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Martin Young DVM, MS, DACVIM Mike Higginbotham, DVM, DACVIM.

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Presentation on theme: "Martin Young DVM, MS, DACVIM Mike Higginbotham, DVM, DACVIM."— Presentation transcript:


2 Martin Young DVM, MS, DACVIM Mike Higginbotham, DVM, DACVIM

3 Blackwater Falls

4 Common causes Pathophysiology Presenting signs

5 Hit by automobile Falls  Stairs Kicks Penetrating wounds Bites

6 Primary injury – initial insult. Function of trauma and forces.  Linear, rotational  Coup vs counter coup

7 Concussion  Brief loss of consciousness Contusion  Bruising of parenchyma and secondary edema Tissue laceration  Physical disruption of the parenchyma Intra-axial and extra-axial hematomas

8 Secondary injury cascade of biochemical pathways initiated which lead to further brain injury and increased intracranial pressure (ICP). Edema Vasogenic and cytotoxic vicious cycle of tissue damage

9 Occurs minutes to hours after initial insult Series of events that perpetuate and initiate cellular damage Driven primarily by cerebral ischemia Hypotension, hypoxia, and  perfusion

10 ATP depletion Na + and Ca ++ influx Cytotoxic edema Depolarization Other cascades Glutamate

11 Platt & Olby. BSAVA Manual of Canine and Feline Neurology

12 Pressure autoregulation  MABP Chemical autoregulation  PaCO 2 Intracranial compliance  Monroe-Kelly Doctrine CPP = MABP – ICP Volume Pressure



15 Epidural Subdural / subarachnoid Parenchymal

16 Subdural / Subarachnoid


18 FLAIRT2 image

19 Herniation

20 Head Trauma Assessment

21 Looking for head trauma 25% of trauma patients have head trauma MGCS – only evaluates BS function PTE is a common cause of epilepsy 6.8% 36% of head trauma patients had seizures DWI - hemorrhage detected by 30 min MRI is useful for prognostication

22 Step 1: Focus on ABC’s Correct hypoxia and hypotension first, will help the brain as well as the rest of the patient and will allow you to better assess your patients neurological status Baseline labwork: PCV, TS, CBC, Chem, Urinalysis, and Wt. Can’t accurately assess the mentation of a shocky patient!

23 Postures and respiration Postures: decerebrate vs decerebellate vs schiff sherrington Respiration:  Cheyne-Stokes – deep cerebral and rostral BS –rapid breathing followed by apnea  Central hyperventilation – 25/min – regardless of CO2 content – midbrain to Pons  Irregular gasping – caudal BS - terminal

24 Gait and Posture  Paresis, circling, paralysis  Normal, opisthotonus, decerebrate rigidity Mental status  Bright, depressed, stuporous, comatose Vestibular signs Pupils  Size, symmetry, response to light Decerebrate rigidity

25 Step 2: Part 1 complete. Patient is normovolemic and normotensive and we have established appropriate oxygenation and ventilation Assess the rest of the patient:  Nervous system, vertebral fractures/ luxation, lungs, abdomen, musculoskeletal Additional Diagnostics:  Radiographs: skull, abdomen, thorax  Additional bloodwork if indicated  MRI/CT, electrodiagnostics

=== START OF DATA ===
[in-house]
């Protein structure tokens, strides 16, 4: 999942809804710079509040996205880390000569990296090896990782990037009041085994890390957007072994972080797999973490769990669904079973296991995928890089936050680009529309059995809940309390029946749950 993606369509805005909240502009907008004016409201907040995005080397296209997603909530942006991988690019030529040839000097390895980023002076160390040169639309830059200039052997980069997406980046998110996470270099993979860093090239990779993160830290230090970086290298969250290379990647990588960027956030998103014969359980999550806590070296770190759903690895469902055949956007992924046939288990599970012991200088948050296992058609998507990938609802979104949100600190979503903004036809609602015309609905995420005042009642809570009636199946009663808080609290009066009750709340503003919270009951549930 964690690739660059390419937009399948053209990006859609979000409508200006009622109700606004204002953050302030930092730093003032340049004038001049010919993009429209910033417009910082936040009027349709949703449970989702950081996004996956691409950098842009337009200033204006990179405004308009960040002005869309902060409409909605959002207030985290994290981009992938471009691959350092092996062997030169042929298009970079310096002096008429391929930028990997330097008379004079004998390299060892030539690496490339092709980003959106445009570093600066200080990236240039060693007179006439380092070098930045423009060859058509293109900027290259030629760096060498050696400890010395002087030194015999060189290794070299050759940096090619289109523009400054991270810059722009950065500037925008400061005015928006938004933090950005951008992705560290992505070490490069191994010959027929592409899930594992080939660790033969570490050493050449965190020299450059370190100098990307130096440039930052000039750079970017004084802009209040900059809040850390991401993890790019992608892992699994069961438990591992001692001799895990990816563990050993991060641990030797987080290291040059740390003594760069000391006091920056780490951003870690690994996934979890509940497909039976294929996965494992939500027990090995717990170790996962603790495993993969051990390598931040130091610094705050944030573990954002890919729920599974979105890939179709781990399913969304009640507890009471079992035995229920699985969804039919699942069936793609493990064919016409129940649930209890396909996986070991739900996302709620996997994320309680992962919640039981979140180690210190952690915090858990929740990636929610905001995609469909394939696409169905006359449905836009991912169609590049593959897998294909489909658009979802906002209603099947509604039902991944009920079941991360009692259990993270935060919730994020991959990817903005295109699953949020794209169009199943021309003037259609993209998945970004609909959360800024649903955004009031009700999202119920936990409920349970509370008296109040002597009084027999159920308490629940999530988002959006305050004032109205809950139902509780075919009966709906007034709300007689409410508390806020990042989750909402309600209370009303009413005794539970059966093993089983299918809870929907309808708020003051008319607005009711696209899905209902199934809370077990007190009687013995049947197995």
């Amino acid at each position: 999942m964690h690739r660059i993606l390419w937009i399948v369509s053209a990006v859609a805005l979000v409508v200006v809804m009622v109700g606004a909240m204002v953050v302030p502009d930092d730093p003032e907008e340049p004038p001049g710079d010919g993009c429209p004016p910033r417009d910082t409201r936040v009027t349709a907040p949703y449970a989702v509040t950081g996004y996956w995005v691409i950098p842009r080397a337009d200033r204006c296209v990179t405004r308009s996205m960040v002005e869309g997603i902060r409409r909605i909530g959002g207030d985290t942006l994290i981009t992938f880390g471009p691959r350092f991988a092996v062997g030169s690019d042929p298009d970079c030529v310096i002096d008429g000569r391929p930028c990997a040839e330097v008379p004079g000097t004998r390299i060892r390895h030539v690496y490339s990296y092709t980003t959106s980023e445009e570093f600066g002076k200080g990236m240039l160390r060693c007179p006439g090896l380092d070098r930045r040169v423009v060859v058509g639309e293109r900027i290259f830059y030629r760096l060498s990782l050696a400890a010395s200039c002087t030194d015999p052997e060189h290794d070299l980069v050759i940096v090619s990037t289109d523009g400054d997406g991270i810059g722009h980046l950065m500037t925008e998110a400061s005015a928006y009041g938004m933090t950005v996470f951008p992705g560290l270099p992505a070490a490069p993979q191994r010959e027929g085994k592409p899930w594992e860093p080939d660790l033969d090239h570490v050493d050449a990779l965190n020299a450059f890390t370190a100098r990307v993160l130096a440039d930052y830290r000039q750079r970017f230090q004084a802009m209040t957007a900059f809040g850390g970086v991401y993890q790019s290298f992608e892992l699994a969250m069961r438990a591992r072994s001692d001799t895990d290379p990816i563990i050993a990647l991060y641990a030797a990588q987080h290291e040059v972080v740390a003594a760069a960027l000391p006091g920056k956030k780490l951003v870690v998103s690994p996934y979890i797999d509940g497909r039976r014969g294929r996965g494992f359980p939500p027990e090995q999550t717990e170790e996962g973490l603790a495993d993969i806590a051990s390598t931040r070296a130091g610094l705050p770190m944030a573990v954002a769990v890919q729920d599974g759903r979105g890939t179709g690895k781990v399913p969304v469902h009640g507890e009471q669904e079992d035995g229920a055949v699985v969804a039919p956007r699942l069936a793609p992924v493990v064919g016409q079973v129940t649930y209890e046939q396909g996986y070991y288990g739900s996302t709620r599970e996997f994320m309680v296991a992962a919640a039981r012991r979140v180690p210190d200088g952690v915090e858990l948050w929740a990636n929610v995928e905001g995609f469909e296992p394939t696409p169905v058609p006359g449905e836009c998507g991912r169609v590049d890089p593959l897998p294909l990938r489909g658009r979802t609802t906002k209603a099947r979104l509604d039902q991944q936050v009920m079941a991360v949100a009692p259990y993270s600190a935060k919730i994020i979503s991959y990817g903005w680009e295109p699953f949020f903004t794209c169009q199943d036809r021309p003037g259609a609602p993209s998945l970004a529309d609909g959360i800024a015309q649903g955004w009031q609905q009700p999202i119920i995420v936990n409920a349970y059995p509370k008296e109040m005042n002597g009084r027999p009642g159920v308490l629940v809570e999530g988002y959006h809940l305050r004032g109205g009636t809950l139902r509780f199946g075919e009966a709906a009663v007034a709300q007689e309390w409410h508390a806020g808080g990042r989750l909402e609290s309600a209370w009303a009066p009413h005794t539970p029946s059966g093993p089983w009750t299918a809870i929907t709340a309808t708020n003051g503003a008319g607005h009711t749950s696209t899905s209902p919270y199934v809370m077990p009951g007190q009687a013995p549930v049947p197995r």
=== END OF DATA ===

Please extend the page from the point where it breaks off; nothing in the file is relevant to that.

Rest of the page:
26 Modified Glasgow Coma Scale Published in a 2001 JVIM article by Dr. Simon Platt Evaluates the patient using 3 criteria and assigns a severity score from 1-6 to each:  Level of Mentation  Motor Function  Brainstem Reflexes Score assigned from 3-18; higher the score, better prognosis

27 Basic Levels of Mentation Bright, alert, responsive Obtunded  Dull, depressed but responsive to all manner stimuli Semi-coma  responsive to stimuli Stuporous  responsive only to noxious stimuli Comatose  unconscious, non-responsive to any stimuli

28 MGCS: Levels of Mentation 6 - BAR or intermittent periods BAR 5 – obtunded – clouded consciousness 4 – semi-coma - responsive to visual stimuli 3 – semi-coma - responsive to auditory stimuli 2 – stuporous – responsive to vigorous stimulation 1 - comatose

29 LOA

30 Brain Stem Reflexes 6 - Normal PLR and oculocephalic reflex (OcR) 5 - Slow PLR, normal to slow OcR 4 - Bilateral unresponsive miosis, normal to slow OcR 3 - Pinpoint pupils, reduced to absent OcR 2 - Unilateral, unresponsive mydriasis, reduced to absent OcR 1 - Bilateral, fixed dilated pupils

31 Pupil Chart De Lahunta - Vet Neuroanatomy

32 Oculocephalic Reflex AKA - conjugate eye movements Pathway between the vestibular system and the extraocular muscles to coordinate eye movements Pathway travels through the central brainstem in the medial longitudinal fasciculus before connecting with CN III, IV and VI and exiting the brainstem Loss of oculocephalic reflex = Poor Prognosis  Denotes severe brainstem damage

33 MGCS: Motor Assessment 6 - Normal gait, normal spinal reflexes 5 - Hemiparesis, tetraparesis 4 - Recumbent, intermittent extensor rigidity 3 - Recumbent, constant extensor rigidity 2 - Recumbent, constant extensor rigidity w/ opisthotonus (decerebrate rigidity) 1 - Recumbent, hypotonia of muscles, depressed/absent spinal reflexes

34 MGCS Score Now, have your MGCS score, what does it mean?  Score 15-18: Good prognosis  Score 9-14: Guarded prognosis  Score 3-8: Grave prognosis A linear association between score during first 48 hours and patient overall prognosis Score = 8 in the JVIM paper resulted in 50% mortality

35 Cushing Reflex KEY: Decreased mentation, high systemic MAP, low heart rate - suspect high ICP  Increased ICP results in decreased CBF which regionally increases CO2 concentration  High CO2 sensed by vasomotor center in the brain and triggers a massive sympathetic discharge resulting in a peripheral vasoconstriction  Result is a rise in MAP to maintain CPP  Activates baroreceptors creating the reflex bradycardia